Known as the single biggest threat to water quality in San Diego, urban runoff creates many negative impacts for San Diego’s coastal waters. As the rainwater washes over man-made surfaces in densely populated areas, it will absorb the materials collected on the surface such as oil, grease, pesticides, metals, bacteria, viruses and toxic chemicals that have cumulated after many dry months. As this washes into the waters with the season’s rain, San Diego experiences the “first flush,” which causes dangerously high levels of pollution in the county’s waters. Read more about San Diego’s water quality during the first flush in a blog post written by Coastkeeper Lab Manager
In addition to carrying pollutants into the waters, the first flush also captures litter scattered across the county. Research estimates that 80 percent of marine debris comes from land, and Coastkeeper’s beach cleanup data demonstrate that plastic materials account for the vast majority of marine debris found regionally.
Coastkeeper reminds residents that they can take steps today to reduce the runoff impact such as using fewer pesticides and fertilizers, picking up litter, using reusable items and cleaning up after their pets. Learn more about the first flush and steps residents can take to reduce marine debris that enters our ocean as written by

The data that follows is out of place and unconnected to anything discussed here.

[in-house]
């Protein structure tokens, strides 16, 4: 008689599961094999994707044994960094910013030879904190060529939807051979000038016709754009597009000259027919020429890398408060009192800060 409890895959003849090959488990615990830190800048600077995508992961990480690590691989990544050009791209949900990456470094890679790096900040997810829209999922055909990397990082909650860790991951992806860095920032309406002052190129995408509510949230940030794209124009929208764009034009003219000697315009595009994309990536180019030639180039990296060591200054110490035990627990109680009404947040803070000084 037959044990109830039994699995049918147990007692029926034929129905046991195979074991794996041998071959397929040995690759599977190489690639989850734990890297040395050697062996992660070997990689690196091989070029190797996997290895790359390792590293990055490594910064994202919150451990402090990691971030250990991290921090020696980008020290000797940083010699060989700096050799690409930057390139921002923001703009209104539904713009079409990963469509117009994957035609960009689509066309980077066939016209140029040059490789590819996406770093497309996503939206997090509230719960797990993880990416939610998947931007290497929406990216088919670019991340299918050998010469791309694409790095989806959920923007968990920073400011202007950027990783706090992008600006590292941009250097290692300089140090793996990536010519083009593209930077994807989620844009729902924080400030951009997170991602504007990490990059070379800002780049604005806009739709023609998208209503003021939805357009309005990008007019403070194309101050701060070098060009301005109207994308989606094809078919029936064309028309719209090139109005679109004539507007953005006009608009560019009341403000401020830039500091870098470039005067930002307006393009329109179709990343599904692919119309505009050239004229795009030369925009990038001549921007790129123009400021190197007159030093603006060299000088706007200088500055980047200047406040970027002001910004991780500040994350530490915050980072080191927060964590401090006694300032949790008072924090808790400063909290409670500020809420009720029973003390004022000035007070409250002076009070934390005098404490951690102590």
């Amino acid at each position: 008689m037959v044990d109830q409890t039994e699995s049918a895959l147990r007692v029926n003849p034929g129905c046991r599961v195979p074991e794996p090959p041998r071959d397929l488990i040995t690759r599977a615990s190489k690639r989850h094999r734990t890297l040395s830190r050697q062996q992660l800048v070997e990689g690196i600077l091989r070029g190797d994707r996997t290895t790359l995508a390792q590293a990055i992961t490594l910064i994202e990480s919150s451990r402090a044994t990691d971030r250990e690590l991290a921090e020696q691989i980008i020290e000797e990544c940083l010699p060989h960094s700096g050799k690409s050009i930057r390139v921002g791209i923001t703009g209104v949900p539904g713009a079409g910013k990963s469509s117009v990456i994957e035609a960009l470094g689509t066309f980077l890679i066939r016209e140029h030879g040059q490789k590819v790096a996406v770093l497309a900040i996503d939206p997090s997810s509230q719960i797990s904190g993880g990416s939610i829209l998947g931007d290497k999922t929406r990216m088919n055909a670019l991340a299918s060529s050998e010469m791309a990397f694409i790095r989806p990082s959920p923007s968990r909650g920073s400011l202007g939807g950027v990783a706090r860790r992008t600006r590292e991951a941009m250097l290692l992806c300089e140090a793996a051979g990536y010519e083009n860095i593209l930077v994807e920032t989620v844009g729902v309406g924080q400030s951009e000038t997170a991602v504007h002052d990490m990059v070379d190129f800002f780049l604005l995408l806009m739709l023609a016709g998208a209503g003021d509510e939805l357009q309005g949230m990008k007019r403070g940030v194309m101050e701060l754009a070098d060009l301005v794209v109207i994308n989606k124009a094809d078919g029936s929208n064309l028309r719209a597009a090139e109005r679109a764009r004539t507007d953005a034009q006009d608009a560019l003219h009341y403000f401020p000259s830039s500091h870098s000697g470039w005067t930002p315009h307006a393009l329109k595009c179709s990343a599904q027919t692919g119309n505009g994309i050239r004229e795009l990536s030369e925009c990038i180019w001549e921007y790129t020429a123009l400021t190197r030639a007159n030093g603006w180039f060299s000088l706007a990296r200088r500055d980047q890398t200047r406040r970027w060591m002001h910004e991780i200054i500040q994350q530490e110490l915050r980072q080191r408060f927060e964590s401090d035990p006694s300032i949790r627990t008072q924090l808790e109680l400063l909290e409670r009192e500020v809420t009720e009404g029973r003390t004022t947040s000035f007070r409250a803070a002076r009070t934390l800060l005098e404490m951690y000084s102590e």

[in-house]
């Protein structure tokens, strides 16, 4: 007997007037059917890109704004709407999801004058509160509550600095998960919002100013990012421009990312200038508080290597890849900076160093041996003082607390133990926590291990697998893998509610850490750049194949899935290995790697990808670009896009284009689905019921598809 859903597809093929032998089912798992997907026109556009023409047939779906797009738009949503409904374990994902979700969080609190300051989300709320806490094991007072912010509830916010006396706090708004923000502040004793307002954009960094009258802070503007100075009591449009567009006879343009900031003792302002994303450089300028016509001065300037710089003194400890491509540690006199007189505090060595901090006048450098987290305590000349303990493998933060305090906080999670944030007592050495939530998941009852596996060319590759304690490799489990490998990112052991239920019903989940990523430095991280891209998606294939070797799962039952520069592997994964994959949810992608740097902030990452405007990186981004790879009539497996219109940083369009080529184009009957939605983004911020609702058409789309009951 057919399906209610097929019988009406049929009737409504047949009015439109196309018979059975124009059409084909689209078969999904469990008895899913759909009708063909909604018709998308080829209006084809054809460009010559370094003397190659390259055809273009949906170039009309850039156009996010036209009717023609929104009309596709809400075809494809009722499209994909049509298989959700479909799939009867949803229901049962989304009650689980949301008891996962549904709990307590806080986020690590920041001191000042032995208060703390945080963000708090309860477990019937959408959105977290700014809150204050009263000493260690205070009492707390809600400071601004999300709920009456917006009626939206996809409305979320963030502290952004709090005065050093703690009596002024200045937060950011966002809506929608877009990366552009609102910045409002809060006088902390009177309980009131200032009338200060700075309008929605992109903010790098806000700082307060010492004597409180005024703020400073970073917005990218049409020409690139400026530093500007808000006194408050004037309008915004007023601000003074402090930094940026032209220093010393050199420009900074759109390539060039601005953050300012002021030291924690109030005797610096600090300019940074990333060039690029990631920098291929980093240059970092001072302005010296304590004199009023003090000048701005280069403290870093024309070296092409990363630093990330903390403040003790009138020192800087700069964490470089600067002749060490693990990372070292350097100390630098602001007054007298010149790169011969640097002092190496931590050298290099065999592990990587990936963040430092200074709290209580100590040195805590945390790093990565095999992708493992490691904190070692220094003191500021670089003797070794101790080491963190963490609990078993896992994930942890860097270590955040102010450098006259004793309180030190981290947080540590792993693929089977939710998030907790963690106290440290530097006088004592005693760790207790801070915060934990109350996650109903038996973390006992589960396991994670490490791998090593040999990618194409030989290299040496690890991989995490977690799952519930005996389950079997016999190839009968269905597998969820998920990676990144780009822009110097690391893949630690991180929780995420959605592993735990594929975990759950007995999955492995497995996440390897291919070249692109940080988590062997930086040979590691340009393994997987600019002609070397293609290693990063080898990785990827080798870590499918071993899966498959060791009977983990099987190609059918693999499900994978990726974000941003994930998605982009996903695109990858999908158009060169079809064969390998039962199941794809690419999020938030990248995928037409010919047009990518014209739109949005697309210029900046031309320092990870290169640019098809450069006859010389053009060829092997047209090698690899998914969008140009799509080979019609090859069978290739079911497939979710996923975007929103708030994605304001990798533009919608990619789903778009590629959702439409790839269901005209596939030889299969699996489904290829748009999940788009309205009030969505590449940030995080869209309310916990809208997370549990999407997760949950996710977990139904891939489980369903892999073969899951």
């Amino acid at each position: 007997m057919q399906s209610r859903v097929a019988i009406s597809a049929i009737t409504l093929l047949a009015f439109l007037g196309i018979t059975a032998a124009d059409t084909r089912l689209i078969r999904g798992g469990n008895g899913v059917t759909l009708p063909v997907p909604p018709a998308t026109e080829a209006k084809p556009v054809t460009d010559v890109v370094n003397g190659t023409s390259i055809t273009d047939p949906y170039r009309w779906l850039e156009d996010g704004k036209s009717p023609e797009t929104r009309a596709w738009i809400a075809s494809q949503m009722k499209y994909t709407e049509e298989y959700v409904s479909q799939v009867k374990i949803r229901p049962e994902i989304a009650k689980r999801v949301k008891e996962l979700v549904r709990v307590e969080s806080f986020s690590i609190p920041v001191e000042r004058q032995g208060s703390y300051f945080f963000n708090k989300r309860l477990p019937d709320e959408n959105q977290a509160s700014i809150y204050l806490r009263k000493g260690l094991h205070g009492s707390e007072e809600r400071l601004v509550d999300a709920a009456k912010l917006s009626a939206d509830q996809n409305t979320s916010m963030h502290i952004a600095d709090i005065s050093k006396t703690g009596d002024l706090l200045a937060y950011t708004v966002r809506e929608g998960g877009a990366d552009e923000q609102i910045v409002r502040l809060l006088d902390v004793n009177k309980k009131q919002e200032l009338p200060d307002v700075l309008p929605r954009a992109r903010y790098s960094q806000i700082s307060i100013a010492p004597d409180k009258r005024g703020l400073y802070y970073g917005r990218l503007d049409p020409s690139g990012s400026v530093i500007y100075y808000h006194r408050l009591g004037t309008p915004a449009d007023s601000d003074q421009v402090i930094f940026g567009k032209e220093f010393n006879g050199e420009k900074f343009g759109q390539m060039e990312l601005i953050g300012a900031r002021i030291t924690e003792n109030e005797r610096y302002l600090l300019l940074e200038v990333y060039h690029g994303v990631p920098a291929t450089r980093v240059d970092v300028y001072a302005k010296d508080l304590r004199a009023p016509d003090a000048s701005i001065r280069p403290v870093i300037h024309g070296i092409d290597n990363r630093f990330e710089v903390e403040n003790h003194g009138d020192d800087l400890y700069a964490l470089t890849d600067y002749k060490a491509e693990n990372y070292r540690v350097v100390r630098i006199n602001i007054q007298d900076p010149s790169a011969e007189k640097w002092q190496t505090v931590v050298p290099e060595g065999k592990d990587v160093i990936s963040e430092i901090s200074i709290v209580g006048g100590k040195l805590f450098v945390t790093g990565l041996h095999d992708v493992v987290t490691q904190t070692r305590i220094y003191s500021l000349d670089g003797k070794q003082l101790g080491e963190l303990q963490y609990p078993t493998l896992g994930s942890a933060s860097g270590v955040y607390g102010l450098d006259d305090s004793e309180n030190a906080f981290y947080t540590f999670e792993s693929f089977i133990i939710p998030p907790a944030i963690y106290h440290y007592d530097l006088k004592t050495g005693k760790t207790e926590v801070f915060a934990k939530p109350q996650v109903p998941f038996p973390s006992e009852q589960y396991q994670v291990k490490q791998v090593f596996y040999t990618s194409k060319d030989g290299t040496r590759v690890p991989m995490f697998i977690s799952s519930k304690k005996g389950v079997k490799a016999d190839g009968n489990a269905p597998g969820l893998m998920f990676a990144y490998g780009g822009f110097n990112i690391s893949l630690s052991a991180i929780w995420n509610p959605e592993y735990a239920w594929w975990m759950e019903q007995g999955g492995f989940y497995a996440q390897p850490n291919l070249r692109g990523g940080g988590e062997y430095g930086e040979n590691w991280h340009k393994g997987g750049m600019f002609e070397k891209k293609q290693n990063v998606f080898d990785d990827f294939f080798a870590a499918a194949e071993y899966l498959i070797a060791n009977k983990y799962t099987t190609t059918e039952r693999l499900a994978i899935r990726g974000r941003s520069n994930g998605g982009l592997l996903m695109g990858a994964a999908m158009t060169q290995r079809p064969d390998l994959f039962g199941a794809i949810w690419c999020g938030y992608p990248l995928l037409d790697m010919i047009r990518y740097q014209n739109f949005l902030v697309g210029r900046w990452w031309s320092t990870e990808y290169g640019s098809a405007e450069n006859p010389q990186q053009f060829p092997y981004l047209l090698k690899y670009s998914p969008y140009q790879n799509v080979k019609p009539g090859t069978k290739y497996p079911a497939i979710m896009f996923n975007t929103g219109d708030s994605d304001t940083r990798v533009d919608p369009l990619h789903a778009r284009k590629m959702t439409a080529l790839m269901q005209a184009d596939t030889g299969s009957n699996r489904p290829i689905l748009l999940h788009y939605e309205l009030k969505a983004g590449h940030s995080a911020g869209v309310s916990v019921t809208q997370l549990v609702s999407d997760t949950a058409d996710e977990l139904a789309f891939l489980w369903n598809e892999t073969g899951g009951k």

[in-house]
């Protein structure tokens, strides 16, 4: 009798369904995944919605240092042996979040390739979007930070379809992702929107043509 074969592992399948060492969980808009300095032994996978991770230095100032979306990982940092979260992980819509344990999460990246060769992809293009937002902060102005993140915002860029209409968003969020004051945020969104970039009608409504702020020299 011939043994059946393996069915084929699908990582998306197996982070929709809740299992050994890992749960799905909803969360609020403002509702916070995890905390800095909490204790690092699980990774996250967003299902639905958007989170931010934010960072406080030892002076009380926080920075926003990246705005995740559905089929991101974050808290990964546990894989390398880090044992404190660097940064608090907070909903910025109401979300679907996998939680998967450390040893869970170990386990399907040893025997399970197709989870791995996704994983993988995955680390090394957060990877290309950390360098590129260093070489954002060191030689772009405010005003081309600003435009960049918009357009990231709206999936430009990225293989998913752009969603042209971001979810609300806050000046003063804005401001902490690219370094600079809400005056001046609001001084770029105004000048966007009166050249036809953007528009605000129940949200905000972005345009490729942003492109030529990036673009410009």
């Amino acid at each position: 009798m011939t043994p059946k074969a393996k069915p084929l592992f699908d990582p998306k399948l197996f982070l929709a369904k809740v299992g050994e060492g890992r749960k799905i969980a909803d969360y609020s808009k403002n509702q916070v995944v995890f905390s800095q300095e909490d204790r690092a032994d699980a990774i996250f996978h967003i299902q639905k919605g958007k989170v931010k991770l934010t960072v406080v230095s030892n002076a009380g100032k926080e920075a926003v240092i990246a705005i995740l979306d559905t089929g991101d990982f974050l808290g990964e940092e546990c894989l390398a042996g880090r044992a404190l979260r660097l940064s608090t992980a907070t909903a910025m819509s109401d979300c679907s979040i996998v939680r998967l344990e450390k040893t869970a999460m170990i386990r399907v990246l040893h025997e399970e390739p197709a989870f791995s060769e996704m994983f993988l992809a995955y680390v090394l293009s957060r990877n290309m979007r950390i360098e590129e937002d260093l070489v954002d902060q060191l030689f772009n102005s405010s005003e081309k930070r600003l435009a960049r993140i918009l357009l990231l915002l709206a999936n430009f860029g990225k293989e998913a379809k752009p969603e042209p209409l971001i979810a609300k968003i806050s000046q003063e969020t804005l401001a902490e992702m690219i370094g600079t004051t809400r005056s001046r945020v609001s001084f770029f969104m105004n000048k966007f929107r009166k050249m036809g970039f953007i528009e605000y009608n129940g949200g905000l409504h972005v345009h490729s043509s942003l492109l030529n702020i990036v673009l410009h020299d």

Coastkeeper also suggests residents check its beach status page before going out in the water. The website contains advisories and closures for 56 beach locations where the county collects water quality samples to determine whether human contact with coastal waters is safe.
“Today’s biggest pollution problem is no longer caused by one major evildoer,” said Coastkeeper Executive Director
The organization also invites San Diegans to learn more about urban runoff and how to slow it at Signs of the Tide: Put a LID on Pollution on Dec. 6. The event will focus on how residents can utilize the principles of low impact development (LID) to improve water quality, while also making San Diego a greener city.
For more information on beach water quality, watershed monitoring by Coastkeeper volunteers and beach cleanups, visit Coastkeeper’s website at https://www.sdcoastkeeper.org.
Founded in 1995,